As schools continue to be shut down due to Covid-19, many parents of students in special education are frustrated, overwhelmed and angry because their local school district has failed to provide the proper virtual schooling necessary for their kids. While House Secretary, Betsy DeVos continues to consider IDEA waivers, parents remain concerned about how congress will be held accountable to enforce special education requirements across the nation.
On the other hand, teachers are just as frustrated because many districts were not prepared for a pandemic and have been forced to “build the plane while they fly it.” In talking with teachers and district administrators, they feel overwhelmed with the obligation to become an online instructor and tech support overnight while trying to balance being a caretaker, chef, and home school teacher for their own children.
The districts who were already set up with a strong educational technology department and personalized learning systems were able to easily transition to distance learning, while other districts have been scrambling to play catch up and provide teacher training.
School districts who were not previously set up for technology are providing families with a mobile devise or the option to check out Chrome-books with a personal hotspot from the district or they can sign up for free or low-cost internet service while training teachers how to provide distance learning plans. Some teachers have started holding virtual lessons or check-ins with students on their own while others are not comfortable providing online academic instruction.
Backed up by the teacher’s union, transitioning classroom lessons to an online program has been left to each teacher’s discretion for what is temporally expedient. It seems as though most teachers are pushing out material to parents on Google Classroom, including videos, reading, writing and math assignments without providing specific guidance to which websites and lessons would be most relevant for each student leaving parents lost and frustrated.
Each state is allowing the local school district to decide whether to require graded work but either way, student’s grades can only increase and will not be punitive if a student does not take part in distance learning plans while schools are shut down. Backed up by the teacher’s union, transitioning classroom lessons to an online program has been left to each teacher’s discretion for what is temporally expedient. It seems as though most teachers are pushing out material to parents on Google Classroom, including videos, reading, writing and math assignments without providing specific guidance to which websites and lessons would be most relevant for each student leaving parents lost and frustrated.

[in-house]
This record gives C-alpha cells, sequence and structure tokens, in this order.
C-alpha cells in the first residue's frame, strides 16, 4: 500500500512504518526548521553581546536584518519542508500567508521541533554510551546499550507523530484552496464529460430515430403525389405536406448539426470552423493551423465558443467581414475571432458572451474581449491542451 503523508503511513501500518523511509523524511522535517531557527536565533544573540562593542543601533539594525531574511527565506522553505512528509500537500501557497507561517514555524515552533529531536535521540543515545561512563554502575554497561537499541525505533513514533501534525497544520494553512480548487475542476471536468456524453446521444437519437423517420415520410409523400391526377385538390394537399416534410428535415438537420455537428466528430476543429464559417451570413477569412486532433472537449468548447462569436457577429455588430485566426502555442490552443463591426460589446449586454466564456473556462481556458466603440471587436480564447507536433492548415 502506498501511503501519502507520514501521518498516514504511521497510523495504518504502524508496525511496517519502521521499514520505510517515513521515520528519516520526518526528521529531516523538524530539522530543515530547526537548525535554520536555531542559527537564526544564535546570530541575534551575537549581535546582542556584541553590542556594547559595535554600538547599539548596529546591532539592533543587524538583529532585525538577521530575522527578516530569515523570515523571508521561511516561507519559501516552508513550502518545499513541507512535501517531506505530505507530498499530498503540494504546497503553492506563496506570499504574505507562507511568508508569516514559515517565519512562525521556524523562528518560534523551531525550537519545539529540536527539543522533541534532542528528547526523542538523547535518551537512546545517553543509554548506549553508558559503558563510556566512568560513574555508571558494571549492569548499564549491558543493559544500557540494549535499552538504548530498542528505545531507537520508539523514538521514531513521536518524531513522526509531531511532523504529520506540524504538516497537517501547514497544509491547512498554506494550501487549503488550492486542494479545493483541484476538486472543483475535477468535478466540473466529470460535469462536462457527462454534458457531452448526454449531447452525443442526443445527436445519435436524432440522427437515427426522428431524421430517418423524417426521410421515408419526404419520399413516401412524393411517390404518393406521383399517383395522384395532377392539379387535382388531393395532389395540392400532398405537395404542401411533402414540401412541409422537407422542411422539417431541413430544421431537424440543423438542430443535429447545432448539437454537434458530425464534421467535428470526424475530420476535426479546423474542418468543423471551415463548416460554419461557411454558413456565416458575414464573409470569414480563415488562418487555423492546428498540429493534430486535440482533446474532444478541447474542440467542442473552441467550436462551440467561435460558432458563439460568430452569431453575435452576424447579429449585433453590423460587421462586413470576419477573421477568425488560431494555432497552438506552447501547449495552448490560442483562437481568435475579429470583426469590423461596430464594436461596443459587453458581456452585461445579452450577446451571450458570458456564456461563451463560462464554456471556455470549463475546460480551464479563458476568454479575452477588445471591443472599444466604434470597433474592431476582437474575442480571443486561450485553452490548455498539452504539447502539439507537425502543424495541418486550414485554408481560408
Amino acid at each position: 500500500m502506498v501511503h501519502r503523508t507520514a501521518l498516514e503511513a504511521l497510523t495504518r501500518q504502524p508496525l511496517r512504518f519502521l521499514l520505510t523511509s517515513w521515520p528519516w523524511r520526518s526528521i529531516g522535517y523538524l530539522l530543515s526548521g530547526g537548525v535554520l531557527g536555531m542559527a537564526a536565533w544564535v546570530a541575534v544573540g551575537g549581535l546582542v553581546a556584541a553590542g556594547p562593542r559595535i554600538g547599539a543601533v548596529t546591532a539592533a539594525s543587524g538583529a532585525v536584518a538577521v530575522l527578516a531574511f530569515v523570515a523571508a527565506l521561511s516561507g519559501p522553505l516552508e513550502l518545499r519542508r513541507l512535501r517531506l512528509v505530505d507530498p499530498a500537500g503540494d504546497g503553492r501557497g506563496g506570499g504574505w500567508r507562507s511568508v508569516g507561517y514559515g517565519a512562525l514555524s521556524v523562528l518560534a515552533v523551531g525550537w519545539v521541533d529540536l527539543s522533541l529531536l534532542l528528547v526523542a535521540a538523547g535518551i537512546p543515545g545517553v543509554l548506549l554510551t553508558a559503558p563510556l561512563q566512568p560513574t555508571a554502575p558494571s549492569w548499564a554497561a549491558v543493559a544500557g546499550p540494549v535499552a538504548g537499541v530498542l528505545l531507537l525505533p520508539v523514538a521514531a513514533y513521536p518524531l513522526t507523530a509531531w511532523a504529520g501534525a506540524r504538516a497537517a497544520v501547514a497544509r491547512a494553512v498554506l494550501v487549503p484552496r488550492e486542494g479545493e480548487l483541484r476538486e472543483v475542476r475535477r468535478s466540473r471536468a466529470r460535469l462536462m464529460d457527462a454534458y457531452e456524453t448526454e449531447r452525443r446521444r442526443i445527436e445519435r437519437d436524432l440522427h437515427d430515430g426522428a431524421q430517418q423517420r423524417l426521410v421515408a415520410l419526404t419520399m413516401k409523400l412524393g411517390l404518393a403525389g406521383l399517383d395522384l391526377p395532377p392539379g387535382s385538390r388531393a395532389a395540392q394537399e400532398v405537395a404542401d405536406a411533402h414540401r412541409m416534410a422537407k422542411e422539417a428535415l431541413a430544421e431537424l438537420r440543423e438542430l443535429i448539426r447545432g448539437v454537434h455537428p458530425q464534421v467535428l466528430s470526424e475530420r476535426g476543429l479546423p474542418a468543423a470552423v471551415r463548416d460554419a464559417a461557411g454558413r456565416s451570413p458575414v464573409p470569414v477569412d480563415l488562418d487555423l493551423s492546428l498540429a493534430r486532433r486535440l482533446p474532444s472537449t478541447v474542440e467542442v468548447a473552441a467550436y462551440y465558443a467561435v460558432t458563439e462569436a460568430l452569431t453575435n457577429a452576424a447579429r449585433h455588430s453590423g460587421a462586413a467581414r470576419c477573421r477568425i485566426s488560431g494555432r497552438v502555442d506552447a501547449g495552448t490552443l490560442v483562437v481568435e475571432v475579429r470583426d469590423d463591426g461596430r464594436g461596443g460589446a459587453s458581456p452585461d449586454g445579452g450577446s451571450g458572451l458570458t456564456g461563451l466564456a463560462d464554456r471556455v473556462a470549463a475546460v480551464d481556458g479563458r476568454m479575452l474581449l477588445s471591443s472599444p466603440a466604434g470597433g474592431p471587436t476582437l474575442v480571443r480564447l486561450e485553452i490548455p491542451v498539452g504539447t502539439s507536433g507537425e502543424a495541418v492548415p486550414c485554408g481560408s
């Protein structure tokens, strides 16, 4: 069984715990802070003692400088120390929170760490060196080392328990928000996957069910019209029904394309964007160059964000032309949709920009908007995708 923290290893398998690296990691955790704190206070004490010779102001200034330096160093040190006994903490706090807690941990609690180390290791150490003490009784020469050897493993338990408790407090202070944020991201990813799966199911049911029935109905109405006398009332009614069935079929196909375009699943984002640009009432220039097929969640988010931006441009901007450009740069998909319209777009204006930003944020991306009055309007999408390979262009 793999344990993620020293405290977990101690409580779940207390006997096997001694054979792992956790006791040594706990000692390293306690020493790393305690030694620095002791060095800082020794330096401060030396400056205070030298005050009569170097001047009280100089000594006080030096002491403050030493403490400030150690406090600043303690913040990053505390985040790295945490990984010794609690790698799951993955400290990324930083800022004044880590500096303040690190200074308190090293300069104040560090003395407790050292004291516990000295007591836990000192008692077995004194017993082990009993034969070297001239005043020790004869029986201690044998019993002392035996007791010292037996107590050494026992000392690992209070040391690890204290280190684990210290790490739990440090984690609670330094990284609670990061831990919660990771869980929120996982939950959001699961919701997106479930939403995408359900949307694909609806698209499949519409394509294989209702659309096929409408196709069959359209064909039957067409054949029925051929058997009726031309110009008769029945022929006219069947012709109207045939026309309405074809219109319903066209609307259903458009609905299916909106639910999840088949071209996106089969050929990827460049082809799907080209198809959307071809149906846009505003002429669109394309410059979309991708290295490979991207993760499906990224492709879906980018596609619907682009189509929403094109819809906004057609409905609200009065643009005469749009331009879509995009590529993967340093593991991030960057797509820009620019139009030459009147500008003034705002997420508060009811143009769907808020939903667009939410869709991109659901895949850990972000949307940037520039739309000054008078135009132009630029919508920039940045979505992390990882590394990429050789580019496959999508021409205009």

This gives the impression that teachers have no expectations for learning, which places the burden on parents to teach their child. Because distance learning plans consist of optional-only enrichment activities, whether or not teachers will provide virtual academic instruction is also voluntary. Most parents are struggling to fill the role of educator without the skills, support or guidance to homeschool their child.
For students in special education, school is more than the content they learn. The classroom provides needed structure to their everyday lives. School closures caused by the coronavirus pandemic have left students with disabilities without routine services and therapies, a disruption that parents say will likely lead to academic, behavioral and social regression. Additionally, the suspending of related services like speech and occupational therapy has halted students’ progress.
The U.S. Department of Education has given wiggle room for school districts across the nation to navigate federal disability laws and ensure equity in how all students will be served by allowing them to take into consideration the health, safety, and well-being of all students and staff. Conversely, IDEA remains in effect with the exception of assessment requirements.
Parents continue to contact me on a daily basis to inquire when services and virtual instruction will begin and how their child’s IEP will be implemented. In my weekly Town Hall meetings, the consensus of parents from across the nation report that the current distance learning plans are not ensuring students with equitable access to a program that is appropriately tailored to their child’s individualized needs as determined though the IEP process.
Town Hall Meetings serve to deliver the current updates on the latest decisions being made regarding IDEA in this unprecedented time of uncertainty for kids in special education. Now is not the time for parents to stop advocating for kids on IEPs. Stay informed and stay connected in the Advocates 4 Angels community.
Our Town Hall Meetings are every Wednesday evening at 5:00pm PT / 8:00 pm ET.
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